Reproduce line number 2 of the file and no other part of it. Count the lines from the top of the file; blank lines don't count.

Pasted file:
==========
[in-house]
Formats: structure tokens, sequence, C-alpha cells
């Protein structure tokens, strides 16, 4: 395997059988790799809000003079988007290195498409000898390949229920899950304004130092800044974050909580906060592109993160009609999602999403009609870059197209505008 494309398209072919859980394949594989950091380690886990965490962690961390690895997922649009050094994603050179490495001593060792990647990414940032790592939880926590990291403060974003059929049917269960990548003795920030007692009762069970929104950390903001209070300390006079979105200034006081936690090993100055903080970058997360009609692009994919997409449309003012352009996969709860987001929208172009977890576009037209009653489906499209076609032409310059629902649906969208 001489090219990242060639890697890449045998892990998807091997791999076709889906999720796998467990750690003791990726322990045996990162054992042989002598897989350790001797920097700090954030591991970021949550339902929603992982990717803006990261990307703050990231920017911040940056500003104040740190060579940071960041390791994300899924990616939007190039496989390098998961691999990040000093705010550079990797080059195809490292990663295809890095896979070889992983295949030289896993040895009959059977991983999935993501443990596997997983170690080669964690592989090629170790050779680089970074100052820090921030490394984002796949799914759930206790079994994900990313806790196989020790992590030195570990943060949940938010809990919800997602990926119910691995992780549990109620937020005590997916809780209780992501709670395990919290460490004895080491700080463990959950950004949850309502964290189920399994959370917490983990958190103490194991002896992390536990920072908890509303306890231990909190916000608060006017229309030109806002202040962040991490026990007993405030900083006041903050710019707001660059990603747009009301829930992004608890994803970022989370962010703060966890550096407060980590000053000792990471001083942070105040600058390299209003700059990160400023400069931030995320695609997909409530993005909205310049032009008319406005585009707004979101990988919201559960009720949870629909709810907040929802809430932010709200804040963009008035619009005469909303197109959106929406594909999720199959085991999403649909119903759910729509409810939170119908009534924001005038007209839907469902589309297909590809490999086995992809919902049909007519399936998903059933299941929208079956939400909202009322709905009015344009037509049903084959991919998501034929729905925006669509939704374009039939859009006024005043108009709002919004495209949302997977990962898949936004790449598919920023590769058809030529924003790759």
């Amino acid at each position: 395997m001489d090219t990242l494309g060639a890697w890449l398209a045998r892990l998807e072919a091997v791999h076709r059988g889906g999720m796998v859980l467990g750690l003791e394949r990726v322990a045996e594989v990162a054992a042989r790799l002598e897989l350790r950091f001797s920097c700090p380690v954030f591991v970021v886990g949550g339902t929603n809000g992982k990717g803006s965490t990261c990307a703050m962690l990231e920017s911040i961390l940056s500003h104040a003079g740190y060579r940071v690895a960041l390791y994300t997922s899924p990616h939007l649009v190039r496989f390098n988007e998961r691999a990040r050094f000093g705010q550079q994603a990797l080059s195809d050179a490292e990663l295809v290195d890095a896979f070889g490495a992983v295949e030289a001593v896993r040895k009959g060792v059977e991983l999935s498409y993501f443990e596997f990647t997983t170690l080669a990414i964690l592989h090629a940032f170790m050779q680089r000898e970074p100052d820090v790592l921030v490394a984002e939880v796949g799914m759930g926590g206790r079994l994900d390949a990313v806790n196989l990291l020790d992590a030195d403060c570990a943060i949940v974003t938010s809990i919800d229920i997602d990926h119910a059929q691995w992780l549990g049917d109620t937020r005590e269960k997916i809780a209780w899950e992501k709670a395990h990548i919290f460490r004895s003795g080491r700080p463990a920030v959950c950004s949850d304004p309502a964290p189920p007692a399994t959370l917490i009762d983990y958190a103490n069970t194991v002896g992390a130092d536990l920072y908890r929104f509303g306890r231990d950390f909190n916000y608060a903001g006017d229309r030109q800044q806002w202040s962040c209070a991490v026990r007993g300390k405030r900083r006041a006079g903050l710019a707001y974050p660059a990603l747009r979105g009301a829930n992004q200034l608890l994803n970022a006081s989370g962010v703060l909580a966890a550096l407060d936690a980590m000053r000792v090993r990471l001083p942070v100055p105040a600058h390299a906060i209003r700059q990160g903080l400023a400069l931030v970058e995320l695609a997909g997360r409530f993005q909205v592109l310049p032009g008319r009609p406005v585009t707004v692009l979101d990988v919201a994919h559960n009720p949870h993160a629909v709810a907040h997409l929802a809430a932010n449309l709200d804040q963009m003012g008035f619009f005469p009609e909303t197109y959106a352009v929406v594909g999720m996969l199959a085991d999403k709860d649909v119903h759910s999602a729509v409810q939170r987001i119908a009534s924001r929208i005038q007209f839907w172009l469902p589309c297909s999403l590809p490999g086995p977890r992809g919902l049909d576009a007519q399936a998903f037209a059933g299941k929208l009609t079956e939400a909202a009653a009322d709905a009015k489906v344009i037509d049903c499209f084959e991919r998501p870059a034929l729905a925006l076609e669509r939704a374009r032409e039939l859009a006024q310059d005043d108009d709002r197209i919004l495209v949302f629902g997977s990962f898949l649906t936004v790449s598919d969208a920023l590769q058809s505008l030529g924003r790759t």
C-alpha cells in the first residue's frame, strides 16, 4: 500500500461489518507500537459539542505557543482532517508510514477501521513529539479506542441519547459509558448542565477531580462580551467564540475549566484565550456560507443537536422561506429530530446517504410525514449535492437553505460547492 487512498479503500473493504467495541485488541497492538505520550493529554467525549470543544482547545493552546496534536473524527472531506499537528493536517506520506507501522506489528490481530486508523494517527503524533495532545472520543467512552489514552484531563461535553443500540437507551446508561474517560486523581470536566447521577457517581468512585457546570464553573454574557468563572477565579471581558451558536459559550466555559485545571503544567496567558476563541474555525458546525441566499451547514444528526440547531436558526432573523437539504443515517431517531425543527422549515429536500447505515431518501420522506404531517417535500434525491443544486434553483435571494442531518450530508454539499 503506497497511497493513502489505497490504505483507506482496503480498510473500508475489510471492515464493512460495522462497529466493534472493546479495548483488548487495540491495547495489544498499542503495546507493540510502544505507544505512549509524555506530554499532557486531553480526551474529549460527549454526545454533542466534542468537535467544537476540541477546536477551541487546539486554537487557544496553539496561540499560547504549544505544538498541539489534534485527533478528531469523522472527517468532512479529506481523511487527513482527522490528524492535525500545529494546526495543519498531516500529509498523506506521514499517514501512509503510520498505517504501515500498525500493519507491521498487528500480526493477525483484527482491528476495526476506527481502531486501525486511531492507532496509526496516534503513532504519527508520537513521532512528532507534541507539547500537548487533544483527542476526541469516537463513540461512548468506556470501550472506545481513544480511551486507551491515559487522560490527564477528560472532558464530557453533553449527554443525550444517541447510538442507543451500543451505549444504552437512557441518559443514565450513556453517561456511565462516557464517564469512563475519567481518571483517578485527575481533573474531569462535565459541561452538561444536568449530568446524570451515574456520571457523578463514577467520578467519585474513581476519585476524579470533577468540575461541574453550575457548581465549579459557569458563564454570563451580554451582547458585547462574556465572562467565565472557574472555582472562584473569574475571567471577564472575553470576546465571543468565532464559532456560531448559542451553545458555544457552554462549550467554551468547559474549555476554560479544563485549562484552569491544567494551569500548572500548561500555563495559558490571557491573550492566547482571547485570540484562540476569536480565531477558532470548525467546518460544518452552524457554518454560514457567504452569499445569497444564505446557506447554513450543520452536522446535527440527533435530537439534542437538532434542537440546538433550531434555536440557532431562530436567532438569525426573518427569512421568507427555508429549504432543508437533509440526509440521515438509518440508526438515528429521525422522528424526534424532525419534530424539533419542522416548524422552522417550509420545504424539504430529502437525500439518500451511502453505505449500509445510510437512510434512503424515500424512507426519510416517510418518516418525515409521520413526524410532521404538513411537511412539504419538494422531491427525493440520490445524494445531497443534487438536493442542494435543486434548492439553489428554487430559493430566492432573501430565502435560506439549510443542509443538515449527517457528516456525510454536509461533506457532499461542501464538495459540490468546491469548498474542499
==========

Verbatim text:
Formats: structure tokens, sequence, C-alpha cells